Orioles Think Tank

Orioles Coverage for the Information Age

Archive for July, 2006


Posted by Mike on July 27, 2006

The time has come and I am now officially under contract by FoxSport’s Scout.com network.  I’ve spent the past week taking in games at various minor league affilliates, collecting some prospect photos and talking to various members of the organization.  I hope you’ll take the time to check out the stories, interviews and rankings to come in the near future.  You can also enjoy Scout’s free O’s message board (with almost 2000 members) and premium message board (that is soon to be chock full of insider information). 

Scout.com combines FoxSports’ access and reputation with a talented group of team-specific writers.  It is the only network of its kind and I couldn’t be more excited to be a part of it.  It’s a daunting workload, to be sure, but I have every intention (and will be given every opportunity) to build the best website of its kind. 

I’m extremely pleased with the rapid growth of Orioles Think Tank and I’ve enjoyed my status as an informed outsider.  I’ve learned a great deal from the people that comment here and especially the ones that have taken the time to send me emails.  I’m going to miss this informal format, but I think blogging has taught me a lot of things that I can bring with me to an established media outlet.  And I certainly look forward to the new challenges and responsibilities that come with much more access to the organization.  I can only hope that you’ll tag along for the ride.

OriolesThinkTank.Wordpress.com will continue to stand as an archive of sorts.  You can get to the new site by using any of the following URLs:




In addition, the site is accessible from the frontpage at http://www.FoxSports.com

**(NOTE:  As of Friday, August 4th, the site is up and running.)**

Have any ideas about how I can build the best site possible?  Any features you’d love to see?  How about just a question you’d like to see answered by a player or coach?  Feel free to email me at Mike@OriolesThinkTank.com or Publisher@InsideTheWarehouse.com


Posted in Orioles | 9 Comments »

Grading Perlozzo

Posted by Mike on July 19, 2006

I try to stay away from seeming like I’m too big of a critic of Sam Perlozzo because, frankly, his job is not that important.  Unlike in football or basketball, baseball managers have very little effect on their team’s fortunes.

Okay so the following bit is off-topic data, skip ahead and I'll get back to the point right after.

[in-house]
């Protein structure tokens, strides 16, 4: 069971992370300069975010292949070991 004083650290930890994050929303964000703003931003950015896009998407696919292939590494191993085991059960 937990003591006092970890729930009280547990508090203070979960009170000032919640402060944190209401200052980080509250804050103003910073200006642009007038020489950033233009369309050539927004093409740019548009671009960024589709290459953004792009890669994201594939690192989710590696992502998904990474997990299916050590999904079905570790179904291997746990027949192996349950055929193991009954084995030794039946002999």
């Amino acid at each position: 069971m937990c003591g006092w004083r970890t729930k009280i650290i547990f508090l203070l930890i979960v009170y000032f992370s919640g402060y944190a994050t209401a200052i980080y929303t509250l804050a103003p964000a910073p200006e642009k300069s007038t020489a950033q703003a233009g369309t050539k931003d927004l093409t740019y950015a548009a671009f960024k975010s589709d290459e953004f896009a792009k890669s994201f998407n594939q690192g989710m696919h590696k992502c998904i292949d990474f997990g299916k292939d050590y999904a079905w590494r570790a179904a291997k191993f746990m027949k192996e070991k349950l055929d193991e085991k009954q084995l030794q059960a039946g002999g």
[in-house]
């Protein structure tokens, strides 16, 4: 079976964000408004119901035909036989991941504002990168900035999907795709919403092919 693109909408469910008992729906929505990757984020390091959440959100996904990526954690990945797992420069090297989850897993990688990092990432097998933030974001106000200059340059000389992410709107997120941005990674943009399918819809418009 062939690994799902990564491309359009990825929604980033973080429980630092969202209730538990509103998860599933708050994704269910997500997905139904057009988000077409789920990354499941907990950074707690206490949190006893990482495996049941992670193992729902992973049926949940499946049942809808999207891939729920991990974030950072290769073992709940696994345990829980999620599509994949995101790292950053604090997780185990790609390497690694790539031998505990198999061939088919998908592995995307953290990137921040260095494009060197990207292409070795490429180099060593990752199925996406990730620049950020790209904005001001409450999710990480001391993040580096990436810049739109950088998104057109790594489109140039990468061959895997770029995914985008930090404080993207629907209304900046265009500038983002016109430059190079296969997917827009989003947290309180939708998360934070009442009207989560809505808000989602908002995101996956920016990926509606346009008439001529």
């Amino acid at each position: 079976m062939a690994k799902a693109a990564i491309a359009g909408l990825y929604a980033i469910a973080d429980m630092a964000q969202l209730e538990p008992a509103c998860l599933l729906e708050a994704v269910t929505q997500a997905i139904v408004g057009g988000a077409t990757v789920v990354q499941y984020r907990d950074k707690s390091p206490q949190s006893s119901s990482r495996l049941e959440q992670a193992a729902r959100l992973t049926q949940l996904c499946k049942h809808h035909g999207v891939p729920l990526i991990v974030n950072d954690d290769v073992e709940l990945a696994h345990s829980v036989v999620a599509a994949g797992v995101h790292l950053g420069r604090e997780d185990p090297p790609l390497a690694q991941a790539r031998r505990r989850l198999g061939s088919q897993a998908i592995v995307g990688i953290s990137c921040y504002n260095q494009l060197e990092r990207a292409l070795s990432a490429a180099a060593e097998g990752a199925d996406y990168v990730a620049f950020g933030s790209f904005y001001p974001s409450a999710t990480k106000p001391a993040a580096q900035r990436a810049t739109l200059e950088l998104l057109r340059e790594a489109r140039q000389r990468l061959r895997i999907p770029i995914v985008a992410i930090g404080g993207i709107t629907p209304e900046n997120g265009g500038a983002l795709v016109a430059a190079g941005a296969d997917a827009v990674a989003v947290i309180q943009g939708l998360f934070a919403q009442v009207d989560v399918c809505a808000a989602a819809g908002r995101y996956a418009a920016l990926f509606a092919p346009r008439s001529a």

It’s been said before but the most important job for a manager is simply to control the clubhouse and command the respect of the team.  With superstars refusing to run out groundballs and such, it can be argued that Perlozzo is not at the head of the class, but I’d be reluctant to argue the opposite as well.  Sammy P. also did the birds a great service by bringing in, arguably, the best pitching coach in the history of baseball– his pal Leo Mazzone.  This is undoubtedly a strong positive, even if Mazzone magic hasn’t appeared as quickly as many had hoped.

Despite his positive attributes and despite the fact that such a thing is often inconsequential, I would argue that Sam Perlozzo is among the worst managers in baseball at optimizing his offensive attack. 

Why, you ask? 

Let’s see, there’s the decision to play Brandon Fahey in LF and bat him 2nd in the lineup.  Admittedly, Perlozzo had few attractive alternatives, but Fahey’s value is completely dependant on his above-average defense at shortstop.  On a team like the Orioles, where Ironmen shortstops reign supreme, Fahey should find it tough to crack the 40 man roster.  Instead, Perlozzo treats him like Carl Crawford. 

There’s also the matter of the Orioles leading the league in sacrifice bunts, a practice so rarely useful that I would advise Peter Angelos to institute a moratorium.  Take, for instance, last night’s game:

As you can see, Markakis walked to lead off the 9th inning.  Brian Roberts barely waited until he got to first to square around for the sacrifice to get Markakis to second base.  Predictably, Huston Street retired Brandon Fahey and Melvin mora and Markakis ended up stranded on 3B. 

The reason I included this WPA graph (hat tip to Fangraphs) is to demonstrate exactly how bad of an idea it was to have Brian Roberts sacrifice bunt.  You can see for yourself how the O’s chances of winning diminished by about 5%– and that’s after a successful sacrifice bunt.  Imagine if he failed.  And this is all without mentioning that Brian Roberts is one of the O’s best hitters.